Other Coke promotions have cast a wider net. Some 18,000 lucky fans around the globe won free France 98 tickets, including airfare, in various national promotion programs. Meanwhile, Coke’s youth program selected more than 1,600 young people–including 17 Americans–to participate in the tournament as “ball kids” and flag bearers, among other roles. Coke also brought the World Cup trophy on a five-month, seven-nation tour starting last December. These and other programs have been supported by two global TV spots produced by Wieden & Kennedy Amsterdam. Local Coke campaigns have been developed in at least 65 other countries as well. Says Deutsch: “It doesn’t just revolve around the three-week event.”
Whatever the cost, Coke considers it money well spent. While Coke executives won’t reveal how spending on France 98 compares with their budget for the last cup, they claim international sales are up significantly over the same period of last year and 1994. In France, for example, Coke’s sales have jumped 25 percent during the first quarter of this year, versus 1997. The company regards the World Cup as so vital to its marketing strategy that it has already signed up to sponsor the 2002 and 2006 tournaments. “We were the first company to commit,” Deutsch says. “It’s a clear demonstration that Coke believes in the power of football and especially the World Cup.”
Of course, few companies have the deep pockets to spend the huge sums Coke does. Or need to, for that matter. Crƒdit Agricole, France’s largest bank, paid appoximately $14.2 million to become one of the tournament’s official suppliers. It has set up big-screen viewing areas in cities throughout France for those without tickets, and its 8,200 branches are stuffed with reams of World Cup information. These efforts are backed by TV spots produced by Groupe FCB, including one featuring Ray Charles crooning “Imagine.” “Our objective was not to generate sales or heighten brand awareness because everyone in France already knows us,” explains bank spokesman Didier Blacque-Belair. “We wanted to reinforce the value of the bank’s image and create a sense of modernity.”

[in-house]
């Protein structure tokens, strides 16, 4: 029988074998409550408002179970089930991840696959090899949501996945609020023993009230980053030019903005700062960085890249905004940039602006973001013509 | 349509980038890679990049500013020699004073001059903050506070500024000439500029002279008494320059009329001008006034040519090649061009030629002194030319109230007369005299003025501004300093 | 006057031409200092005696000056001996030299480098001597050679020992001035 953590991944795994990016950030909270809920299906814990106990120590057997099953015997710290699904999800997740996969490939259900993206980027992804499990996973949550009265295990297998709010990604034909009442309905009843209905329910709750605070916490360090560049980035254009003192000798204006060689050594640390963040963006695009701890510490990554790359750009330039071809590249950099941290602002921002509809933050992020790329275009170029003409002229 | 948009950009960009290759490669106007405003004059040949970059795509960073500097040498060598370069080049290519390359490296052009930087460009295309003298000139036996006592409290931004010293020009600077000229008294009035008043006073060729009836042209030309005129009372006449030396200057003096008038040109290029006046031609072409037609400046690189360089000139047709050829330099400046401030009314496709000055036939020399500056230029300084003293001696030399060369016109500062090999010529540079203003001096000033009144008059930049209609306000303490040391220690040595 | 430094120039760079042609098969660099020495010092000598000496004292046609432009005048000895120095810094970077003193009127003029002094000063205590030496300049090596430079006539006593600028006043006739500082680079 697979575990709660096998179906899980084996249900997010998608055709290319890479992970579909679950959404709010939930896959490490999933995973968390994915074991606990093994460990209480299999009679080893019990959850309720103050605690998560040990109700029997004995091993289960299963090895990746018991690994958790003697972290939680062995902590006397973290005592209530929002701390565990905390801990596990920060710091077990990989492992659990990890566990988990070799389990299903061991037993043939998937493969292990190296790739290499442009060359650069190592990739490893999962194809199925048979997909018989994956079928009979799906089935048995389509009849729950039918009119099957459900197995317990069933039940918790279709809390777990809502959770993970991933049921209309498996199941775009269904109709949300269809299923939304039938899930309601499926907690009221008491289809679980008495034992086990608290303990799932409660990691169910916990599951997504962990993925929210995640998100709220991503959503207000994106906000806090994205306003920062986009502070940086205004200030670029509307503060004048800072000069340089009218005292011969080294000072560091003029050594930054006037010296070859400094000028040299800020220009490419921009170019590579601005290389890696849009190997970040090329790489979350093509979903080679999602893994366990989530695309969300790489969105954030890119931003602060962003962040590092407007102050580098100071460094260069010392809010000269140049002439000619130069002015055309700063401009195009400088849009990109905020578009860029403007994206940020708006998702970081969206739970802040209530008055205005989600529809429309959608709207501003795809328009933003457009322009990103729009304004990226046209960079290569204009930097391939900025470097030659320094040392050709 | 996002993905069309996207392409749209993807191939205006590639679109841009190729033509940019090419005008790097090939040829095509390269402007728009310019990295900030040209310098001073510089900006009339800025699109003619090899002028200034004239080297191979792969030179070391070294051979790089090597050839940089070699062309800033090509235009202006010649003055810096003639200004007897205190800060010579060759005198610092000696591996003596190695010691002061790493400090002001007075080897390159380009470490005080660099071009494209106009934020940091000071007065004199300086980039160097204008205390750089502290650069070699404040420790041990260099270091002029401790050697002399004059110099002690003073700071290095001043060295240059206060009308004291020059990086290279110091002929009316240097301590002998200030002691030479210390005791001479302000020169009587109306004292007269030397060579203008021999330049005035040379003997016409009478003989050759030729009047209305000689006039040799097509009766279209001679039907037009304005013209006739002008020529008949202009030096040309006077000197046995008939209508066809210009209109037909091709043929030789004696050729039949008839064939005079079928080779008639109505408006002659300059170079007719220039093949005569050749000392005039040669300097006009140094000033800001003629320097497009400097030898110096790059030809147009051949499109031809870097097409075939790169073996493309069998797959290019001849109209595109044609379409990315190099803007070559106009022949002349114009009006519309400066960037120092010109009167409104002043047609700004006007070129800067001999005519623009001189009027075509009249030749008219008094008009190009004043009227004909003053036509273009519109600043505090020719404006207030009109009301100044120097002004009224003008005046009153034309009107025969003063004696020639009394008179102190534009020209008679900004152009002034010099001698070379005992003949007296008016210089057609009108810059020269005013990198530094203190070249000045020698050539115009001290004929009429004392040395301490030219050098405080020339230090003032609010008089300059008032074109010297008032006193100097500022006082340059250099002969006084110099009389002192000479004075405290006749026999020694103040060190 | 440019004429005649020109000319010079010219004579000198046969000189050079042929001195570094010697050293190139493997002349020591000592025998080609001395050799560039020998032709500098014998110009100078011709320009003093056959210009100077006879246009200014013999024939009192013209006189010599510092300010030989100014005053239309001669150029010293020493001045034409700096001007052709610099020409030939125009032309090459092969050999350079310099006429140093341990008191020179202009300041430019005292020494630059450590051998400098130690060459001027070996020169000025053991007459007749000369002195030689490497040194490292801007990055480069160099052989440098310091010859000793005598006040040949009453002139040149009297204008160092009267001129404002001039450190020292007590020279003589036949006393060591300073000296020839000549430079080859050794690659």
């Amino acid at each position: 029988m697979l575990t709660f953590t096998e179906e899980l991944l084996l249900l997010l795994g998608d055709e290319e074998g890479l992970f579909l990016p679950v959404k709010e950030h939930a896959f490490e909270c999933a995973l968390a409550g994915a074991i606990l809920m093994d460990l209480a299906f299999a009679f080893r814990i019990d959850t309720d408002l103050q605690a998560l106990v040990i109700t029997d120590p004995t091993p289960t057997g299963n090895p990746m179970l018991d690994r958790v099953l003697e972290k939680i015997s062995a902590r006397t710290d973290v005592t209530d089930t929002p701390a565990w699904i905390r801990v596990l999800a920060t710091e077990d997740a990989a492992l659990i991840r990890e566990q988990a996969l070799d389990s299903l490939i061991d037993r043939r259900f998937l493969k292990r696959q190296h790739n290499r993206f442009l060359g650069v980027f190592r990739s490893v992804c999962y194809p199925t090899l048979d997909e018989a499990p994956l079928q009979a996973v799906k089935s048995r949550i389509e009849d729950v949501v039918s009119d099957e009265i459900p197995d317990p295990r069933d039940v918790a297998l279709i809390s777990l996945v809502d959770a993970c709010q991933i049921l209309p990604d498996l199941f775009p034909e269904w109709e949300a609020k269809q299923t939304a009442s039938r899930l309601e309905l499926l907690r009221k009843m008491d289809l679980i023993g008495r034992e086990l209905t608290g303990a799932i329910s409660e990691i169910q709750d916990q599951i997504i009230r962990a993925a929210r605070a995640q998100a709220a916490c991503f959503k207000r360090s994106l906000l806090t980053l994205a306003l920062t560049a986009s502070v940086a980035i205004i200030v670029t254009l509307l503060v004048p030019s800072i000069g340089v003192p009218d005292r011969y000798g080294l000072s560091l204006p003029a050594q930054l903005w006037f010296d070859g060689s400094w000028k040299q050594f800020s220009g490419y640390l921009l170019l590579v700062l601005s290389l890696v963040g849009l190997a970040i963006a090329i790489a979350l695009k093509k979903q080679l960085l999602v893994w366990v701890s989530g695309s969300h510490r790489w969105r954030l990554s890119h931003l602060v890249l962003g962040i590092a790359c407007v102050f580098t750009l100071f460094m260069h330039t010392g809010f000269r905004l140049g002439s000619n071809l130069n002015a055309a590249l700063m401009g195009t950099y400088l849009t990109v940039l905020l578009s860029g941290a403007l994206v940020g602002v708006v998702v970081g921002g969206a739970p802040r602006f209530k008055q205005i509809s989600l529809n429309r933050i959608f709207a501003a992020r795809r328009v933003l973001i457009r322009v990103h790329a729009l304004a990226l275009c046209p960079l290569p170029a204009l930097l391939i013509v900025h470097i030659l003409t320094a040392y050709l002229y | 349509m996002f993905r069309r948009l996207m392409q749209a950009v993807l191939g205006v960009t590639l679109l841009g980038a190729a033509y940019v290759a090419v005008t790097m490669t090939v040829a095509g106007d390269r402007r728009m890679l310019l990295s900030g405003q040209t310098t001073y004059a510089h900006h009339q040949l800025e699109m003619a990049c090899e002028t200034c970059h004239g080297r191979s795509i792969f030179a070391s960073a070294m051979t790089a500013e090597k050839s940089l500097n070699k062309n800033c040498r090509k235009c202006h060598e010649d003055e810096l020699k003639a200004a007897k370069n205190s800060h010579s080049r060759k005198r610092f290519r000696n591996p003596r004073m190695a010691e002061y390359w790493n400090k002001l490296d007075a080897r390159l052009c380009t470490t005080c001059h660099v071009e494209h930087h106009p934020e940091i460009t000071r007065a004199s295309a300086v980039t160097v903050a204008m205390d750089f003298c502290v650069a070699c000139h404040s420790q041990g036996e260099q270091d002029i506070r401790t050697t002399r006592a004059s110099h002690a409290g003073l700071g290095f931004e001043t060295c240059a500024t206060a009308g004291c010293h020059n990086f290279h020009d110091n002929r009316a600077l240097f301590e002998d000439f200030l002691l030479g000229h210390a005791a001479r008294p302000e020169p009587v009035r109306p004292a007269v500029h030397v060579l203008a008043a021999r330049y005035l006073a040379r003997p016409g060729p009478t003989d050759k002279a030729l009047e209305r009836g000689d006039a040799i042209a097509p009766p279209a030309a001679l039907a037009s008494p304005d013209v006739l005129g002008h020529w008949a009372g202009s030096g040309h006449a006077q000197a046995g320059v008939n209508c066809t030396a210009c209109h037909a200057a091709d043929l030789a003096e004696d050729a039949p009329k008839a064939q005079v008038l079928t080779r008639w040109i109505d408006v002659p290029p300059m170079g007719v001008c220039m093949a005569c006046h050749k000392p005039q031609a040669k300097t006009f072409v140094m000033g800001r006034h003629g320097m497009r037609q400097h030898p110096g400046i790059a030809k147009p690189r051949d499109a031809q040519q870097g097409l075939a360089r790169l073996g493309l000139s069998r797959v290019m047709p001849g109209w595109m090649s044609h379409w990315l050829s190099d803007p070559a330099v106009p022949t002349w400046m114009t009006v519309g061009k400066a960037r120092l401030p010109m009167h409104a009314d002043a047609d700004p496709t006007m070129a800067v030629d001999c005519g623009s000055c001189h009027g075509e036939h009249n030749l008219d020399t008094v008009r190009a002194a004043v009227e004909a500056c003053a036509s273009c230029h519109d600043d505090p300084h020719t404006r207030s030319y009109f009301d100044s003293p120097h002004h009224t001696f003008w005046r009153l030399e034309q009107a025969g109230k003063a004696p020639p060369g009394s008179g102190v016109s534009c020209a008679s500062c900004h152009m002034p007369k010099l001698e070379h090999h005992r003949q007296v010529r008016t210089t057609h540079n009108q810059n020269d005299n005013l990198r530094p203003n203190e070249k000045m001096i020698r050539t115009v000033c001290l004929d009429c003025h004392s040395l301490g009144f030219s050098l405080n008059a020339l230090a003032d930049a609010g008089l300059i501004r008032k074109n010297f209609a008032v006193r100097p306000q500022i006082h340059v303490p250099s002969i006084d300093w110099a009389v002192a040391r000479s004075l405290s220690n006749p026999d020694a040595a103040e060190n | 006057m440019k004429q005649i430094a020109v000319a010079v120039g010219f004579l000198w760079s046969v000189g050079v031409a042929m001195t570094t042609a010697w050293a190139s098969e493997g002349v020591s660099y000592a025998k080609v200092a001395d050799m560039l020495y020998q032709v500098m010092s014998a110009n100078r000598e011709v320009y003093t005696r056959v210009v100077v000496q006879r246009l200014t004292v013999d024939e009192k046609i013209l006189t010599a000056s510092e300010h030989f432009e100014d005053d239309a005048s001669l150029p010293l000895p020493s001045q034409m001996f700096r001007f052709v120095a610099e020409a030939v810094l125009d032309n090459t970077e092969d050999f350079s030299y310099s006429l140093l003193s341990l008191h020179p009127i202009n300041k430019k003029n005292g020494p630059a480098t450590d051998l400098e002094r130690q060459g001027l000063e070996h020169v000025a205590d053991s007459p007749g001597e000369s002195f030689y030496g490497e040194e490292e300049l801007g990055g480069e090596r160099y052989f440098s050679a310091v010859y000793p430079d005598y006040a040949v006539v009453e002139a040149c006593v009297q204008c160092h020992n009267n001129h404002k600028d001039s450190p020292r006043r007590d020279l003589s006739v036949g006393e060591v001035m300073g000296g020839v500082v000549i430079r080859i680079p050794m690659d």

But there’s more than one way for brands to score in the marketing blitz that surrounds the tournament. No sporting event, it seems, is complete without Nike, but you won’t find the athletic-wear company on the list of worldwide cup sponsors. Instead, Nike has focused its efforts on the team level. It has paid to be a corporate sponsor of some of the world’s best soccer teams, including Brazil, Italy, Holland and Nigeria (the hapless U.S. team, which was eliminated in the first round, was sponsored as well). The payoff: shoes and team jerseys emblazoned with the Nike swoosh for the entire TV audience to see.
The Oregon company has also erected Nikepark: The People’s Republic of Football, a giant amusement area just outside Paris where fans can participate in assorted soccer-centric activities and meet members of various teams. In a clever bit of publicity, French soccer-great Eric Cantona was named “president” of Nikepark, which issues “passports” to some 10,000 visitors per day. The shoe and apparel maker has launched an aggressive $6 million TV, radio, print and billboard ad campaign in France, also produced by Wieden & Kennedy Amsterdam. Marianne, a French magazine, called the work the most beautiful sports ad campaign ever seen in France.
The boost for Nike has been dramatic. According to The Financial Times, which launched a weekly index to track the cup’s most visible corporate logos, the swoosh has outshone Adidas’ stripes, Puma’s big cat and Reebok’s Union Jack logo. At least one big score at France 98 occurred off the playing field.